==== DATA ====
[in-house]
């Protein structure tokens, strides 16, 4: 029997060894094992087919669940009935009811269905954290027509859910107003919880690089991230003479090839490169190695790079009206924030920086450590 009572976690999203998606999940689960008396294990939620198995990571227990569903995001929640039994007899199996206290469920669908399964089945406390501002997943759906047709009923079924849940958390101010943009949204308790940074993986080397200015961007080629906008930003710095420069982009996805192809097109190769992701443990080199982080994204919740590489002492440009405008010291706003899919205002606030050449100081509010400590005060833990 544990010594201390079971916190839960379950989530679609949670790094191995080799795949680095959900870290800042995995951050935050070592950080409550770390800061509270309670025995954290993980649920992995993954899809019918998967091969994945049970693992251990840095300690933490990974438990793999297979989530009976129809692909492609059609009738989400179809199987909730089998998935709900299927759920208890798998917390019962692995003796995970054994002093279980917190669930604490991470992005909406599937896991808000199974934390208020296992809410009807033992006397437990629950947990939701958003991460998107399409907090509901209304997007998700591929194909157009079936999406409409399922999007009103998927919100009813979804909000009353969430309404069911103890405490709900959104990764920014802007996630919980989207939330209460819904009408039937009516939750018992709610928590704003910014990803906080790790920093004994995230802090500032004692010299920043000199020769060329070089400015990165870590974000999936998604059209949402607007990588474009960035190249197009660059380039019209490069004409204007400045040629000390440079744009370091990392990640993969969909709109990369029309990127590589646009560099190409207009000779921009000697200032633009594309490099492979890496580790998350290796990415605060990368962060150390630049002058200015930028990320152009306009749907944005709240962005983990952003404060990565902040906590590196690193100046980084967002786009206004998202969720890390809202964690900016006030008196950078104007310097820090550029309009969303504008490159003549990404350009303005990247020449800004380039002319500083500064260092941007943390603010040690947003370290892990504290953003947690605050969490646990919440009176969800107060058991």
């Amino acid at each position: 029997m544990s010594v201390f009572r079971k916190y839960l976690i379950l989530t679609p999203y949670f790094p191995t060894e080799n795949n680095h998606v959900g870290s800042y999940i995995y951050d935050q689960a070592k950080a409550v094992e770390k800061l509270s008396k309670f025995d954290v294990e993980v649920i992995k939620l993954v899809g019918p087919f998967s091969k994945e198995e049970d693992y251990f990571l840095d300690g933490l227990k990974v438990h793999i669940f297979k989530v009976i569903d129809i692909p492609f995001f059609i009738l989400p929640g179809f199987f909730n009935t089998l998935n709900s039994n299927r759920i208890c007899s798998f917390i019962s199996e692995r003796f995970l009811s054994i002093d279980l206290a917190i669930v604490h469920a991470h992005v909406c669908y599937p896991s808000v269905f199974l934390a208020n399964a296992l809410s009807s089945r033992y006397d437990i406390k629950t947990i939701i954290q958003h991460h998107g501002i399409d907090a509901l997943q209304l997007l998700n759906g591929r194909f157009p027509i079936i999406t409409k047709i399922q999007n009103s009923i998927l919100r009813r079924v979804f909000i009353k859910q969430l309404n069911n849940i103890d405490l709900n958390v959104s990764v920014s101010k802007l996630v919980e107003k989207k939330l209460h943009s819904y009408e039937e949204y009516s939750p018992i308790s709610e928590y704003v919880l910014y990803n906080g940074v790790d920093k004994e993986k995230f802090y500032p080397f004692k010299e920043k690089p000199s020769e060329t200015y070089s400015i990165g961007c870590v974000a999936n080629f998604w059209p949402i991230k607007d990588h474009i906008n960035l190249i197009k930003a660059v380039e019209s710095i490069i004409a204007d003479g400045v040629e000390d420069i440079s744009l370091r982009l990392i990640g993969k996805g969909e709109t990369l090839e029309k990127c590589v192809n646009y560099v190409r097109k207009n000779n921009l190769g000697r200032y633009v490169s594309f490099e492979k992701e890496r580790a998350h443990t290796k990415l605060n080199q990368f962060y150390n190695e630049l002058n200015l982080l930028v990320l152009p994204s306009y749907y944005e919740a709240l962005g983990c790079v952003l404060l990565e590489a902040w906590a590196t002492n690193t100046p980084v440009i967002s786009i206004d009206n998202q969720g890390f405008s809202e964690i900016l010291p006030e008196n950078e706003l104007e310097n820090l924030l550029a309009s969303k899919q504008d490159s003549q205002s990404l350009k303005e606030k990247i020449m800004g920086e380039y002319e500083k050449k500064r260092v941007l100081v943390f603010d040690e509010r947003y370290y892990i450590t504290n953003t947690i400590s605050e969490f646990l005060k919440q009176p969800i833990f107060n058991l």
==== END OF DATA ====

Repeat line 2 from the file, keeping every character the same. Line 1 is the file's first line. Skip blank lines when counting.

């Protein structure tokens, strides 16, 4: 029997060894094992087919669940009935009811269905954290027509859910107003919880690089991230003479090839490169190695790079009206924030920086450590 009572976690999203998606999940689960008396294990939620198995990571227990569903995001929640039994007899199996206290469920669908399964089945406390501002997943759906047709009923079924849940958390101010943009949204308790940074993986080397200015961007080629906008930003710095420069982009996805192809097109190769992701443990080199982080994204919740590489002492440009405008010291706003899919205002606030050449100081509010400590005060833990 544990010594201390079971916190839960379950989530679609949670790094191995080799795949680095959900870290800042995995951050935050070592950080409550770390800061509270309670025995954290993980649920992995993954899809019918998967091969994945049970693992251990840095300690933490990974438990793999297979989530009976129809692909492609059609009738989400179809199987909730089998998935709900299927759920208890798998917390019962692995003796995970054994002093279980917190669930604490991470992005909406599937896991808000199974934390208020296992809410009807033992006397437990629950947990939701958003991460998107399409907090509901209304997007998700591929194909157009079936999406409409399922999007009103998927919100009813979804909000009353969430309404069911103890405490709900959104990764920014802007996630919980989207939330209460819904009408039937009516939750018992709610928590704003910014990803906080790790920093004994995230802090500032004692010299920043000199020769060329070089400015990165870590974000999936998604059209949402607007990588474009960035190249197009660059380039019209490069004409204007400045040629000390440079744009370091990392990640993969969909709109990369029309990127590589646009560099190409207009000779921009000697200032633009594309490099492979890496580790998350290796990415605060990368962060150390630049002058200015930028990320152009306009749907944005709240962005983990952003404060990565902040906590590196690193100046980084967002786009206004998202969720890390809202964690900016006030008196950078104007310097820090550029309009969303504008490159003549990404350009303005990247020449800004380039002319500083500064260092941007943390603010040690947003370290892990504290953003947690605050969490646990919440009176969800107060058991």